On The Red Line

Jeremy Gordon

Chicago’s Belmont area is a veritable gold mine for anyone looking to pick up on the latest trends and fashions. Of course, for those of you who hate trends and fashions, there are still a lot of places to have fun – whether you’re button-mashing or grabbing a bite to eat. Because you just couldn’t wait for Chicago Unzipped to release their second issue, here are four places off the Belmont Red Line stop that are sure to whet your culture whistle.

Dennis’ Place for Games

(957 W. Belmont)

This is a video game arcade that is awesome in about every way. You can’t wear hats, you can’t loiter, some of the games are broken in some way and the Pump It Up machine is cranked to an eardrum-shattering volume. But you get a ton of tokens on the dollar, it’s open until 4 a.m. on weekends, and it has every game dear to your heart. Remember the Simpsons arcade game that you and your friends used to try to beat? It’s there. Remember how to beat the first stage of Time Crisis 2 without losing a life? It’s there. Remember putting your quarter on the screen to call your place in line? How could you live any other way?


(812 W Belmont)

Do you like clothes? Of course you do, you’re reading PLAY! Ragstock is a half-thrift store, half-retail outlet. There are lots of cheap clothes but also a lot of expensive ones. You go to Ragstock if you’re looking to purchase an entire outfit under $50 that will be somewhat hip. The customer service is pretty awful because everyone who works in the Belmont area is a hipster, which means they’re addicted to their phone in every aspect of their lives. Employees at a hipster fashion store are predictably flippant about their jobs. Grab some rags and look like a star without having the cash of one.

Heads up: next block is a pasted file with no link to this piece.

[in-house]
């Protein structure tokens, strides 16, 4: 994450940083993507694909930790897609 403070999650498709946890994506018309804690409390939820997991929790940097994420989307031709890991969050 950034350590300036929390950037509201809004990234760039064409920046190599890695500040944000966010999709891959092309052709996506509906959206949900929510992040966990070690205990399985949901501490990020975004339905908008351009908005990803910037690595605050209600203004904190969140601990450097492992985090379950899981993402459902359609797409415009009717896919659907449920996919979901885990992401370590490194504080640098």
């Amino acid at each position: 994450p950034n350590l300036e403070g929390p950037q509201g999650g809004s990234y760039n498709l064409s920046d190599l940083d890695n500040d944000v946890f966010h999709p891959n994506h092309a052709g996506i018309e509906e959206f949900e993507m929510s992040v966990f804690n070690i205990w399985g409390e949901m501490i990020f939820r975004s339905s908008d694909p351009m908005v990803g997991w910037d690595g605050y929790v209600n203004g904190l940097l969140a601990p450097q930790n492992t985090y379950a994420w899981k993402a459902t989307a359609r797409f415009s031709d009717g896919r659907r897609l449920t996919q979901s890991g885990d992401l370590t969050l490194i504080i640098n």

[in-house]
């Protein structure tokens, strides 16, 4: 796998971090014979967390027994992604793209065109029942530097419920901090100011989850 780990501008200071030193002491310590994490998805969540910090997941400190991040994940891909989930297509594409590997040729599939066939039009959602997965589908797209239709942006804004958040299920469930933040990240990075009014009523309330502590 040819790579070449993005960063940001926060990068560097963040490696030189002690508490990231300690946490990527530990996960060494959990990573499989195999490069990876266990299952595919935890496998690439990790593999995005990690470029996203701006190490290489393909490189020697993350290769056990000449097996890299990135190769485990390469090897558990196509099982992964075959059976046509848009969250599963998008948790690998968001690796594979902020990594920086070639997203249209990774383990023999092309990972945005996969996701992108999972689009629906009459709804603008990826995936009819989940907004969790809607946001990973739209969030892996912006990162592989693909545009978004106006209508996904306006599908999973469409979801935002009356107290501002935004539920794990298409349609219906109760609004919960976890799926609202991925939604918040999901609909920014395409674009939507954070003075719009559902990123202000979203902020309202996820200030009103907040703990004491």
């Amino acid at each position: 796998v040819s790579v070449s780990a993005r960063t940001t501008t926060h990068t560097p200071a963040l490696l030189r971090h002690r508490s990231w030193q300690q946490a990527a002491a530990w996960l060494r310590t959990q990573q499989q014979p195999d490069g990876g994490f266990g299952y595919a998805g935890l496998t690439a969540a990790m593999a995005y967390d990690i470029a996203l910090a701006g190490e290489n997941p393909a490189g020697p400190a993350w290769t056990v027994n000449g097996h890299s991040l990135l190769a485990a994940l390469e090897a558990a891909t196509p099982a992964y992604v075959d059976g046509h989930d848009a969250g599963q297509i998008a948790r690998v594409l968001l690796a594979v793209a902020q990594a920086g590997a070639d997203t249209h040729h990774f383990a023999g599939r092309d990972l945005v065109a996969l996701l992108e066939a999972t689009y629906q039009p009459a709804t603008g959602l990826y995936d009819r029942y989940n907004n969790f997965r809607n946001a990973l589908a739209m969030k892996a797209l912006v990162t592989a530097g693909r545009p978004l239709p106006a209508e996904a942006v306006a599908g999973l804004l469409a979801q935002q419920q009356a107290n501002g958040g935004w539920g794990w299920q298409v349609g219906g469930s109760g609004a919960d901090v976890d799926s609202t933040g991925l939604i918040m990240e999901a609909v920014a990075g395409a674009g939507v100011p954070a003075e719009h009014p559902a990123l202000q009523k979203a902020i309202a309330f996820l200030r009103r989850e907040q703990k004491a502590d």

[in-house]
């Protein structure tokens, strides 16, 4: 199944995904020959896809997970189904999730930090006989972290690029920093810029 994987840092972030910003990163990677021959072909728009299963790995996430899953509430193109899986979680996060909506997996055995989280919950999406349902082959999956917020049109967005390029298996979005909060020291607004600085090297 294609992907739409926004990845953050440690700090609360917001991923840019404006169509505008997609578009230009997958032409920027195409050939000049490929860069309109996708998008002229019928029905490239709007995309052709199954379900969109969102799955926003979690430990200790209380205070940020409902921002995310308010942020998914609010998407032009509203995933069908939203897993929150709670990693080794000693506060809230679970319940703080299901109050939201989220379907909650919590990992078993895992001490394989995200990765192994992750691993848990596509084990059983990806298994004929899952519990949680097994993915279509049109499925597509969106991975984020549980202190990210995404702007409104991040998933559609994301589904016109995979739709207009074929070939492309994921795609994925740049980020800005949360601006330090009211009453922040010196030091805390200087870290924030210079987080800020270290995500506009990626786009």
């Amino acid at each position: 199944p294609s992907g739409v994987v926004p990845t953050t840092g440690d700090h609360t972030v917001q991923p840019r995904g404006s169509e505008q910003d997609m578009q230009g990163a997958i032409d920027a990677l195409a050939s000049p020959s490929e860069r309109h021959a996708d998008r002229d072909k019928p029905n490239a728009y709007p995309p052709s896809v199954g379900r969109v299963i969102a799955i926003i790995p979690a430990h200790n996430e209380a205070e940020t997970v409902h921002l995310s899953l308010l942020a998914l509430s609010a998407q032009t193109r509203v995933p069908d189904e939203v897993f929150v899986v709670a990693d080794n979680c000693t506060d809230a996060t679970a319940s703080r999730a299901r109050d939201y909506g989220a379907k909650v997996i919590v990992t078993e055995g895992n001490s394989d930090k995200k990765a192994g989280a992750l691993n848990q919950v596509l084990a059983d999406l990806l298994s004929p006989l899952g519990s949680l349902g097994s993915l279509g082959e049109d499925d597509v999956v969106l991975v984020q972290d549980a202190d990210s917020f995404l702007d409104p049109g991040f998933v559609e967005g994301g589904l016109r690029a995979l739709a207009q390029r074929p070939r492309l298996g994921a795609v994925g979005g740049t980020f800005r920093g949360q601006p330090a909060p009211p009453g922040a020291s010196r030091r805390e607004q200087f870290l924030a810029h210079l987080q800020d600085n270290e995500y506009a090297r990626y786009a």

Clarke’s Diner on Belmont

(930 W Belmont)

Although I’ve never been there late at night, the Belmont version of Clarke’s is apparently the place to be when you’re drunk, because it’s open 24 hours. It’s the Belmont equivalent of Burger King (or Clarke’s in Evanston, I suppose). Even though it’s diner food, you can go to Clarke’s following a late night of videogaming at Dennis’ Place for Games, and pay about $10 too much for a mediocre plate of eggs and a milkshake you’re sick of by the third sip. But you know what? This is college. We make poor financial decisions as easily as Steve Nash makes an alley-oop pass with his eyes closed.

Reckless Records

(3161 N. Broadway)

A bit further from the train stop, but this record store, with its moderate prices and amazing selection, is worth it. You can find all sorts of vinyl and plastic here. CDs will set you back a little, but the wax selection is fairly priced and fantastic. Leaf for hours and find that rare 7-inch single from your favorite band you always wanted.

Medill freshman Jeremy Gordon is a PLAY pop culture columnist. He can be reached at [email protected]